4 Feb 2016

What's behind the fall in unemployment?

2:18 pm on 4 February 2016

The government is celebrating the lowest unemployment figures in almost seven years but Labour and the Greens say workforce participation numbers raise concerns.

A leading economist, meanwhile, said the figures had economists puzzled.

Steven Joyce talks about Sky City deal with the Government.

Economic Development Minister Steven Joyce said strong growth in construction was one factor behind the turnaround. Photo: RNZ / Alexander Robertson

The latest figures show unemployment fell sharply in the last quarter of 2015, from 6 percent to 5.3 percent. The latter figure is the lowest unemployment rate since March 2009.

However, the number of people not participating in the labour market grew - with 14,000 people without jobs not looking for work in the last three months of last year.

In the same period, the economy created 21,000 jobs - a solid recovery from the previous quarter's loss of 11,000 jobs.

Economic Development Minister Steven Joyce said the figures were a real tribute to the New Zealand businesses that continued to grow and invest in the economy.

The turnaround caught many by surprise and there were numerous factors behind it, he said.

"Firstly, construction is strong - and that's one of the upsides of the need to build houses, particularly around Auckland, is that's boosting the construction sector while other parts of the country, including Canterbury, stay strong," Mr Joyce said.

"We're seeing big increases in trade and technical professions, which shows some of the strength in some of the engineering-based and technical-based businesses, which is also encouraging."

Mr Joyce said there had also been "significant improvements" in regional areas.

Workforce participation 'something to be concerned about'

ASB chief economist Nick Tuffley said some people seemed to be falling through the cracks in the labour market, at least in the official count.

The figures had economists puzzled, he said, as it was unusual for more people to be opting out of the labour market while unemployment was falling.

"They are either people who are choosing not to work - they may be studying, they may be people staying at home - and some of them may be people who would actually like to work but they aren't quite meeting the criteria for demonstrating they're seeking work hard enough, at least as the survey itself is done."

The drop in the participation rate had helped drive the unemployment rate down, Mr Tuffley said.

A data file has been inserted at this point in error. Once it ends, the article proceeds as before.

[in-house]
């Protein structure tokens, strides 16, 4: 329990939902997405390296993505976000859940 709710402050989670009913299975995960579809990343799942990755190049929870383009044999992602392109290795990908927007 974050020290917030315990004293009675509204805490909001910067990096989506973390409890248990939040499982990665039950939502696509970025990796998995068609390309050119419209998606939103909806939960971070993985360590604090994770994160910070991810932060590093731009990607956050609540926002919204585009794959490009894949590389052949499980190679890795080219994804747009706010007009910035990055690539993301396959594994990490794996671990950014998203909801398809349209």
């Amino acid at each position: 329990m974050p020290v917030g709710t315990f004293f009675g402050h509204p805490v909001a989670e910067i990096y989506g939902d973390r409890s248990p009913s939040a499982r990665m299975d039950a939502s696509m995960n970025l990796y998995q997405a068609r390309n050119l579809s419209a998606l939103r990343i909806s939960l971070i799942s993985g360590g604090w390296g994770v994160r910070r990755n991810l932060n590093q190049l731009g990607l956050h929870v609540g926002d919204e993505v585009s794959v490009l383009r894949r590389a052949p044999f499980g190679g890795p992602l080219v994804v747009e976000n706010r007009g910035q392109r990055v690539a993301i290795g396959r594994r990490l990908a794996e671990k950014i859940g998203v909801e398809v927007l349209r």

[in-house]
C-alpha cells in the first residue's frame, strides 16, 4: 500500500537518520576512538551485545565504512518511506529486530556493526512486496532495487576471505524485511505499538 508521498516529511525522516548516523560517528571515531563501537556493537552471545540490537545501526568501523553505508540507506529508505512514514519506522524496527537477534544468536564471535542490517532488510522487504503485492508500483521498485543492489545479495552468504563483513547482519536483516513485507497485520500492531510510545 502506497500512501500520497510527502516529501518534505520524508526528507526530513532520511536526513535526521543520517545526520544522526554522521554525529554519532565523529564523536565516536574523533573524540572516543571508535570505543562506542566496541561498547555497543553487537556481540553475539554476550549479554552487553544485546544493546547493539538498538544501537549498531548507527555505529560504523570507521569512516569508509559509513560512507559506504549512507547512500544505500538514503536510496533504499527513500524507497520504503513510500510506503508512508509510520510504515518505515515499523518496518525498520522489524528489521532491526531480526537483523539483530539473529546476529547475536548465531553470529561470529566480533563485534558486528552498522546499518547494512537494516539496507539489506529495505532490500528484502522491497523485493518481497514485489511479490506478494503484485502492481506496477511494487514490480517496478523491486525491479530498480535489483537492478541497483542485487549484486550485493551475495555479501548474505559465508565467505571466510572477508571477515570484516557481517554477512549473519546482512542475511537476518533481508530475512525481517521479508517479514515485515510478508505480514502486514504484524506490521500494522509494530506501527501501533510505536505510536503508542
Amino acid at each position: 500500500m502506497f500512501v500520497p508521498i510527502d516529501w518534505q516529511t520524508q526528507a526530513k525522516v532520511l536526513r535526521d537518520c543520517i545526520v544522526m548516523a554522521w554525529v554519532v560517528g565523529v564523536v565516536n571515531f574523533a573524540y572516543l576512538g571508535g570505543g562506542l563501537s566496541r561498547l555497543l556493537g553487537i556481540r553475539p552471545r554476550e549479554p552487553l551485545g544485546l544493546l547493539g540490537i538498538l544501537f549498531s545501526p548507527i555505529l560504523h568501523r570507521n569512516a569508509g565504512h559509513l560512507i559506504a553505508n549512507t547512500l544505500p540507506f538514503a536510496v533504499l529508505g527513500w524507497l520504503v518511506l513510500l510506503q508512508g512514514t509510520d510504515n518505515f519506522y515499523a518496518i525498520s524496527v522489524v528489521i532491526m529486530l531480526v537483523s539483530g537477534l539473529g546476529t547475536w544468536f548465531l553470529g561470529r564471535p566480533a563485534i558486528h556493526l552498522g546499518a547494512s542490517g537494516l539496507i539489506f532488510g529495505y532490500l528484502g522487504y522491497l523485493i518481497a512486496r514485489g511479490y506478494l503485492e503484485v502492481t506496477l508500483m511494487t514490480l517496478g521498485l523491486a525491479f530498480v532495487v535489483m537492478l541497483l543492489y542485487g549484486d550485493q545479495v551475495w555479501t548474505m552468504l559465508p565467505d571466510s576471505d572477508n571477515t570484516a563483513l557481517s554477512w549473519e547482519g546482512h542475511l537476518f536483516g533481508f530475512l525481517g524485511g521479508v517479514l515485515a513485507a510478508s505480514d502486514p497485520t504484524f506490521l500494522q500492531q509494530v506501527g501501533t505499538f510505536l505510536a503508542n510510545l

Labour market statistics did fluctuate, and he suspected the next quarter would see participation rates edge back up - lifting the unemployment rate.

Caucus run 21/07/15

Mr Robertson said he was concerned about the future of workforce participation. Photo: RNZ / Alexander Robertson

Labour and the Greens were both worried by the growth in the number of people not participating in the workforce.

Labour Party finance spokesman Grant Robertson said while the lower unemployment rate was pleasing, the government still needed to be concerned about the long-term trends.

"It is quite clear that a lot of New Zealanders have actually given up on trying to find work, that's what it means when the participation rate drops three quarters in a row, drops by a percent over the course of the year," Mr Robertson said.

"There are 14,300 fewer people involved in the wider workforce in a quarter - that's something to be concerned about."

Green Party finance spokesperson Julie Anne Genter said it was clear the economy was not working for everyone.

"Today's big drop in unemployment is largely driven by a drop in the participation rate - which is a surprise and is at odds with history," Ms Genter said.

"So it's not clear yet if this means there are actually more people in work. Wage inflation is still very soft, so that means wages are not improving across the board."

Mr Joyce said the participation rate figures needed to be kept in context.

"Even now, after this drop, we have the third highest participation rate in the developed world and also the third highest employment rate in the developed world, so Kiwis are very active in participating in the labour market.

"In terms of the drop that has occurred Stats [Statistics New Zealand] has looked into it and said at least 50 percent of that is people retiring - they reach retirement age and leave the labour market, so that's not something you'd worry about too much."

Statistics New Zealand said employment was particularly strong for 20- to 29-year-olds in 2015, with 26,800 more people in this age group employed over the year.

In Auckland, 23,000 more people were employed in the region over the year - with the construction sector creating many of those new jobs.